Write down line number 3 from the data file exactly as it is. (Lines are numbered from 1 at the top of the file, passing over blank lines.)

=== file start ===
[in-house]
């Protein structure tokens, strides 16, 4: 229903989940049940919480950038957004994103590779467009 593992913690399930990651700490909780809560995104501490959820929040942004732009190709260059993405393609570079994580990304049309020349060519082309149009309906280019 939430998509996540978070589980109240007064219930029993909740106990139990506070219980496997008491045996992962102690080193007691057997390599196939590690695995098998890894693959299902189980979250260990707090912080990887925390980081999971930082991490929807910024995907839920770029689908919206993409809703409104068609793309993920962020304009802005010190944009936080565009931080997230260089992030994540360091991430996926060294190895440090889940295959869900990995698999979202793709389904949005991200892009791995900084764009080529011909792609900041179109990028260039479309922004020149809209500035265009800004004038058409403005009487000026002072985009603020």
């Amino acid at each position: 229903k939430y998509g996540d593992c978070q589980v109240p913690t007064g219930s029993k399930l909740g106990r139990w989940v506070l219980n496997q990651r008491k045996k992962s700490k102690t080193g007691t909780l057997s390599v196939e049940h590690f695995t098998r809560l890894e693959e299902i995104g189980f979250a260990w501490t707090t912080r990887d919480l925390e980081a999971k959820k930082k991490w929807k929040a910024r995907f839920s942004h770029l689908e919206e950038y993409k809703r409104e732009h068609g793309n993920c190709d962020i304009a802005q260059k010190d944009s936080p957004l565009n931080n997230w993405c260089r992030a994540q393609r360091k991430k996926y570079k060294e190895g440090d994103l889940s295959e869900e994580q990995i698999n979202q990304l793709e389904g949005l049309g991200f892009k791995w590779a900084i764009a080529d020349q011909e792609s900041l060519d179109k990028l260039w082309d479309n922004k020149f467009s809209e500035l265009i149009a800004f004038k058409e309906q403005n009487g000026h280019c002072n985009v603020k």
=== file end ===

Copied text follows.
């Amino acid at each position: 229903k939430y998509g996540d593992c978070q589980v109240p913690t007064g219930s029993k399930l909740g106990r139990w989940v506070l219980n496997q990651r008491k045996k992962s700490k102690t080193g007691t909780l057997s390599v196939e049940h590690f695995t098998r809560l890894e693959e299902i995104g189980f979250a260990w501490t707090t912080r990887d919480l925390e980081a999971k959820k930082k991490w929807k929040a910024r995907f839920s942004h770029l689908e919206e950038y993409k809703r409104e732009h068609g793309n993920c190709d962020i304009a802005q260059k010190d944009s936080p957004l565009n931080n997230w993405c260089r992030a994540q393609r360091k991430k996926y570079k060294e190895g440090d994103l889940s295959e869900e994580q990995i698999n979202q990304l793709e389904g949005l049309g991200f892009k791995w590779a900084i764009a080529d020349q011909e792609s900041l060519d179109k990028l260039w082309d479309n922004k020149f467009s809209e500035l265009i149009a800004f004038k058409e309906q403005n009487g000026h280019c002072n985009v603020k």